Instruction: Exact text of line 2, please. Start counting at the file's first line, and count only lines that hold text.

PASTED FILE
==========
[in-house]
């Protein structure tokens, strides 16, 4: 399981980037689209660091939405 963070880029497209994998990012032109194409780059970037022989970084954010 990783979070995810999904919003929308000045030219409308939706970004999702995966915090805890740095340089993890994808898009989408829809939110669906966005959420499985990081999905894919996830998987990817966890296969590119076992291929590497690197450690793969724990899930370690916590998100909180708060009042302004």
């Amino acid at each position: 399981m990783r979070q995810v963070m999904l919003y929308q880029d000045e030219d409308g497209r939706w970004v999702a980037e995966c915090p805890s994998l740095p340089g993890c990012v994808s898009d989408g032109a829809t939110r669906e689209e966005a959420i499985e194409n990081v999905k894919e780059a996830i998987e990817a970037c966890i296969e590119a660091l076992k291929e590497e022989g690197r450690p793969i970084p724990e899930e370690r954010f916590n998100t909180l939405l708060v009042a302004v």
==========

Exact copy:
């Protein structure tokens, strides 16, 4: 399981980037689209660091939405 963070880029497209994998990012032109194409780059970037022989970084954010 990783979070995810999904919003929308000045030219409308939706970004999702995966915090805890740095340089993890994808898009989408829809939110669906966005959420499985990081999905894919996830998987990817966890296969590119076992291929590497690197450690793969724990899930370690916590998100909180708060009042302004």